Our Migration Story was designed explicitly with teachers in mind. Recent changes to the National Curriculum in History, and the prioritisation of Spiritual, Moral, Social, and Cultural (SMSC) development across Key Stages, have widened the opportunities for teaching students to understand and appreciate the range of peoples, from all places, who have journeyed to and helped to shape the British Isles.
This site brings together a range of migration stories and supporting sources to make it as easy as possible for you to find material for the classroom and top up your own understanding.
This section, aimed solely at educators, offers advice on how to use this website in schools and provides teaching resources ready for immediate use in the classroom.
The main information on this site falls under four period headings: AD43–1500; 1500–1750; 1750–1900; 1900–2000s. In each section you’ll find a video by a leading historian offering a summary of the major movements of the period, a text summary of other significant events and migrations in the same era, and a range of ‘migration stories’ of individuals and groups who came to Britain within the given timespan. The videos and text summaries are presented for use as introductions with pupils and/or to provide you with a sense of the many potential avenues you can explore in the classroom. The migration stories move from the general overviews provided by the videos and introductory text into the specifics of individuals' and communities' lived experiences.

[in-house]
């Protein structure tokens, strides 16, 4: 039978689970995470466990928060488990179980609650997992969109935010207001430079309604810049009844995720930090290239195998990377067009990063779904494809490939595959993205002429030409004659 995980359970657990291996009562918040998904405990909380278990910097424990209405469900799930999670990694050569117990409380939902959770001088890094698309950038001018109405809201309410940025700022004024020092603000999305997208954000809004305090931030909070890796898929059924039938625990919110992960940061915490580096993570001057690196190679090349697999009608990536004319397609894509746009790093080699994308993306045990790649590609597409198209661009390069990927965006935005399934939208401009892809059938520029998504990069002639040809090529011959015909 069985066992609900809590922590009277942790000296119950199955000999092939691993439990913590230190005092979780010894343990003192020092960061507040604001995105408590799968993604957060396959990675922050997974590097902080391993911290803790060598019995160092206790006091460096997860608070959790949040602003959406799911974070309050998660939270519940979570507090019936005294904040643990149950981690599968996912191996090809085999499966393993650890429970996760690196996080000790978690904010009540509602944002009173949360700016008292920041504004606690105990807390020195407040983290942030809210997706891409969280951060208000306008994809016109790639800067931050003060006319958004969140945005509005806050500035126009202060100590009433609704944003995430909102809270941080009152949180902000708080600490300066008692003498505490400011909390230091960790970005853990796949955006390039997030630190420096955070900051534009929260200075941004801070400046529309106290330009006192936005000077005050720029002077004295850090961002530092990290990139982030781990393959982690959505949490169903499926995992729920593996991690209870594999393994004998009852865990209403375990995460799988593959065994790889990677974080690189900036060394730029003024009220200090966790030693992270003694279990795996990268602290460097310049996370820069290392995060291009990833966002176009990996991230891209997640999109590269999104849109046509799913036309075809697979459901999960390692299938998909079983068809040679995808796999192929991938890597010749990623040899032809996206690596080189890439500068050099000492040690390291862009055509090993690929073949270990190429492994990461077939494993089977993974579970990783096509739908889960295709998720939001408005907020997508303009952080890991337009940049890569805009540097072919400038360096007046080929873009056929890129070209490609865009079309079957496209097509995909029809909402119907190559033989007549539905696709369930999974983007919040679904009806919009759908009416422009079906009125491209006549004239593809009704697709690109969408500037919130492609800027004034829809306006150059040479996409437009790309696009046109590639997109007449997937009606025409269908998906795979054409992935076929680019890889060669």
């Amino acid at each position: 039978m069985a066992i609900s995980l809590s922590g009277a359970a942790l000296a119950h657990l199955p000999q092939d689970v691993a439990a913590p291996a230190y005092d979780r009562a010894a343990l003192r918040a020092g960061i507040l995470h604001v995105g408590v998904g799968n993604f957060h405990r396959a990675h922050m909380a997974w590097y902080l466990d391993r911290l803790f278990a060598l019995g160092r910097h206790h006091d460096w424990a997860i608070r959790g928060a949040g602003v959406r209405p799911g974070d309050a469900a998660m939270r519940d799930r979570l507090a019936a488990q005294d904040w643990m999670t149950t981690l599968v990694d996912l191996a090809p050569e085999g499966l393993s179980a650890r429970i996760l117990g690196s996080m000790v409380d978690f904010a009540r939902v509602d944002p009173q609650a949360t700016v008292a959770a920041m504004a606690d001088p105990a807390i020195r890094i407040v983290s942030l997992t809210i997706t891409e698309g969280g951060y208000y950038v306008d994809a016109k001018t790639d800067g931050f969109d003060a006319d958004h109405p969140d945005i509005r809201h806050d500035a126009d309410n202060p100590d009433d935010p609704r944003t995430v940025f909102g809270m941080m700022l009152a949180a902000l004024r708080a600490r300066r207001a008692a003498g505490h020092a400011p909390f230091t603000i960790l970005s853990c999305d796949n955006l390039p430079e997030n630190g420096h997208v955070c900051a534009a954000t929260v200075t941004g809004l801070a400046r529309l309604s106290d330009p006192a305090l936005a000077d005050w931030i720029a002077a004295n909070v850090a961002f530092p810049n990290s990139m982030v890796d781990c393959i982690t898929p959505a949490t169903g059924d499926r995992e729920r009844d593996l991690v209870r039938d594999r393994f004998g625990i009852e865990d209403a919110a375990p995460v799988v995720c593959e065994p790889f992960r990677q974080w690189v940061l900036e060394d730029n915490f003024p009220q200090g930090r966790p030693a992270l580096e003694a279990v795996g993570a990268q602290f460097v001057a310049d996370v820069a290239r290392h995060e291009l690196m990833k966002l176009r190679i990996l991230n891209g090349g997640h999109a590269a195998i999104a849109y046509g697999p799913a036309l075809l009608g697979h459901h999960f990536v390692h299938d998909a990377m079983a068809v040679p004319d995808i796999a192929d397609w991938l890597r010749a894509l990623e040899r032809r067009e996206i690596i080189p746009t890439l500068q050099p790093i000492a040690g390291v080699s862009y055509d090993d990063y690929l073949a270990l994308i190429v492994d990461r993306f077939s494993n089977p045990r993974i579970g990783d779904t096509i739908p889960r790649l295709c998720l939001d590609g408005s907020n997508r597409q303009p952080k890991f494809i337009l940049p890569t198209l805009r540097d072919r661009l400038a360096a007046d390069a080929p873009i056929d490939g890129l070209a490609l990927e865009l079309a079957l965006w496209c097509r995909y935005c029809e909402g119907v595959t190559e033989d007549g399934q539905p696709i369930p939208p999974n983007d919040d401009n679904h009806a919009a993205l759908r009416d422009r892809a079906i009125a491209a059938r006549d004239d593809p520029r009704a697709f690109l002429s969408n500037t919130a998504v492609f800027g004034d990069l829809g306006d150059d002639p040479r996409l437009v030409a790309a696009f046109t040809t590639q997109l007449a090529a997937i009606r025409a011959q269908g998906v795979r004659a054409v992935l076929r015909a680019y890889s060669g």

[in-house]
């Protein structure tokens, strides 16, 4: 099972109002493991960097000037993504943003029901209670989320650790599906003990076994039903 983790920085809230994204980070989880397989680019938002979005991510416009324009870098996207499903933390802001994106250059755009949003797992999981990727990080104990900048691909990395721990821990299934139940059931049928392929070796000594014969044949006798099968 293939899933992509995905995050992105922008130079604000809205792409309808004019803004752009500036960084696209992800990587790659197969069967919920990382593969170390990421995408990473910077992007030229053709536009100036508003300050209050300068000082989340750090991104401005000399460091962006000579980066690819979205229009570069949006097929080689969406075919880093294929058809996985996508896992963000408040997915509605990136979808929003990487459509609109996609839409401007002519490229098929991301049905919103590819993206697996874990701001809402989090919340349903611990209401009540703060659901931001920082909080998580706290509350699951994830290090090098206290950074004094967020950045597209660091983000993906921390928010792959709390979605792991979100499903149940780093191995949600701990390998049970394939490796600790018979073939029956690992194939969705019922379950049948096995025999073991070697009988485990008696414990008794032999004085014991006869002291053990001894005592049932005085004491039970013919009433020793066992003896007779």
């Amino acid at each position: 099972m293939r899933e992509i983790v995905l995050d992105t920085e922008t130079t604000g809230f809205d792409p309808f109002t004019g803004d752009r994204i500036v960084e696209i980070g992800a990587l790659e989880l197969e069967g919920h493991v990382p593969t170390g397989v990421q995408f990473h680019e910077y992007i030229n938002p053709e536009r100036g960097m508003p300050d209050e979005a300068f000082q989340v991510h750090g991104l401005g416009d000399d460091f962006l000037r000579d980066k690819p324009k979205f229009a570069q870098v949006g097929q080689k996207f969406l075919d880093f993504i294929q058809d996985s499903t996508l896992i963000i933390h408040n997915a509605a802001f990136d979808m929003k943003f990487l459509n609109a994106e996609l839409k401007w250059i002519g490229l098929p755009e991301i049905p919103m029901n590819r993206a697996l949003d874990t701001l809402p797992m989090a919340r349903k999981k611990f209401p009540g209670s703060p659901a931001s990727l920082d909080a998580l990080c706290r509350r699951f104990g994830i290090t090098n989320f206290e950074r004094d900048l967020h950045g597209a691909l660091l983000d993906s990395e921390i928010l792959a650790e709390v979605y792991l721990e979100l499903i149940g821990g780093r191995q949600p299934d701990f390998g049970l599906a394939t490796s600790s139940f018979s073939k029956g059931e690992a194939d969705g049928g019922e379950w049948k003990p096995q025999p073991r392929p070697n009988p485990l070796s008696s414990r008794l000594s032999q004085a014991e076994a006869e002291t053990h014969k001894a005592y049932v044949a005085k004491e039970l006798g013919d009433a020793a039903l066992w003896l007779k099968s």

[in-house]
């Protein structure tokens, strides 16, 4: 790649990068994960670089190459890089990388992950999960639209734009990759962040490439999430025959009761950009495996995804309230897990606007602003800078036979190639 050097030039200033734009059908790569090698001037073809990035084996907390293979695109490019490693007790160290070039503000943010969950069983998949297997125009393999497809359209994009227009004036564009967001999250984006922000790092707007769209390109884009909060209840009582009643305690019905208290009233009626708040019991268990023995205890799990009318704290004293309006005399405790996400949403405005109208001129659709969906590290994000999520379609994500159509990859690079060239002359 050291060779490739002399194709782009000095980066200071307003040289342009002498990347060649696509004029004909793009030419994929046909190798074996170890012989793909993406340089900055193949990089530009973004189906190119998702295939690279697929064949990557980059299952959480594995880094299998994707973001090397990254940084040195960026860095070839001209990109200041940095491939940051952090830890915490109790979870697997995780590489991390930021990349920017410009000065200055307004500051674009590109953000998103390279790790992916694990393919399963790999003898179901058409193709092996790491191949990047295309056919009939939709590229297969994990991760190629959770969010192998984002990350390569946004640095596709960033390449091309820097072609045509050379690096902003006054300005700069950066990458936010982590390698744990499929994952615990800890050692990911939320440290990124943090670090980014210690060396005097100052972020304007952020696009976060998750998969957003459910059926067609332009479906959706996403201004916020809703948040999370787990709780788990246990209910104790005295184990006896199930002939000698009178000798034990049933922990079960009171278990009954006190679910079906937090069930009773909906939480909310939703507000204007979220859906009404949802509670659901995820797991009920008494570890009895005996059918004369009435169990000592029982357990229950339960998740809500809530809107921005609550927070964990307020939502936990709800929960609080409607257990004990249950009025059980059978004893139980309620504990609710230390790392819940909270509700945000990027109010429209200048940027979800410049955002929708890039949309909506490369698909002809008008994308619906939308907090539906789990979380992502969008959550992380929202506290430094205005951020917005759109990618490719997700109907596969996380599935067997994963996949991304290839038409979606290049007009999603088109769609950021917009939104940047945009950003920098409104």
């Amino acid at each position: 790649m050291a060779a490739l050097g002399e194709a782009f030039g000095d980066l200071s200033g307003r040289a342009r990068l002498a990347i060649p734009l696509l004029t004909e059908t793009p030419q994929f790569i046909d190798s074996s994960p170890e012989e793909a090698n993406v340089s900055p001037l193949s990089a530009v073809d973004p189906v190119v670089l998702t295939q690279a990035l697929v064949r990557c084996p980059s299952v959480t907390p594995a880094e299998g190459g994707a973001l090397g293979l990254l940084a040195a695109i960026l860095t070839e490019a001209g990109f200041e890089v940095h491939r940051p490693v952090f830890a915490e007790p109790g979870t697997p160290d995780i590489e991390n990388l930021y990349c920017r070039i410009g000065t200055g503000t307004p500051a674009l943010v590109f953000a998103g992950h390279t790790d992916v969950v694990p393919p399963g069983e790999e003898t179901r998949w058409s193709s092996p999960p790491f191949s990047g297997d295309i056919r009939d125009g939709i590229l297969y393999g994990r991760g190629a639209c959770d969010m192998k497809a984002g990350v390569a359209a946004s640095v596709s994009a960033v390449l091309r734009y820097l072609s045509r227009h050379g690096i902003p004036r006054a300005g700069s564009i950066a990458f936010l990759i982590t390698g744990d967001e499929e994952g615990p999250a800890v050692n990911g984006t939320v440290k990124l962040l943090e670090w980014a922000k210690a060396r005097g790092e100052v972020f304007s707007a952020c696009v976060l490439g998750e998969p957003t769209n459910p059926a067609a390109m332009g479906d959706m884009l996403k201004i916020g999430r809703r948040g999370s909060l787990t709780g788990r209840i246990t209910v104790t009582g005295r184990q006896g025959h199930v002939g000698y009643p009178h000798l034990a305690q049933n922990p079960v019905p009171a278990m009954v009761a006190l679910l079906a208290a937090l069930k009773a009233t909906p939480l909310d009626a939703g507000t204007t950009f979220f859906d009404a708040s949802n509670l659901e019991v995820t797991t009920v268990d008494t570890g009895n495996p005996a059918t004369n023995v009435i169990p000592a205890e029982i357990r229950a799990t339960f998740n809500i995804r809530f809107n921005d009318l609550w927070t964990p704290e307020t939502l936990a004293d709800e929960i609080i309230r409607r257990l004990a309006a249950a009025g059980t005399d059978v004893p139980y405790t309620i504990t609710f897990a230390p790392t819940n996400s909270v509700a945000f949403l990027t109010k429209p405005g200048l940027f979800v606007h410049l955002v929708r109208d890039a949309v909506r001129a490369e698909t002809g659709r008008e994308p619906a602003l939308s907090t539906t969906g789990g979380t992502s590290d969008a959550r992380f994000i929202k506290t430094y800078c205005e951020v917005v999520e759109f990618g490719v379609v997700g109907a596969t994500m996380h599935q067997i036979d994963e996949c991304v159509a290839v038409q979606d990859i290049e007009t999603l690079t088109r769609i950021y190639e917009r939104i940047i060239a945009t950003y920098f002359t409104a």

The value of scaffolding
Migration stories take up most of the website. They have been written by our academic contributors and, while each one offers definitions of difficult vocabulary and generally accessible historical source material, they all use historians’ own words and may require some scaffolding in the classroom. Although certain pupils may benefit from exploring the site alone in a computer room or at home, others might be best served by more guided activities, such as those in the Teaching Resources section, that are structured around the stories on the pages rather than focused solely on the page contents themselves.
The migration stories give comprehensive overviews of historical events and contexts and offer different avenues for further exploration. Most stories end with a section of ‘Questions and Student Activities’. These sections invite pupils to think about similarities and differences between migrant groups, time periods, and, where appropriate, between the time period discussed and our own. In addition, all articles are organised by searchable and clickable topic and continent-of-origin tags. These navigation options provide alternative ways, besides chronology, to sort and move through the site, and sit alongside a more traditional search field.
What really matters is that everything on this site exists for your use — it functions as raw material to be adapted, reframed, expanded and remixed in order to best engage the young people in your classroom.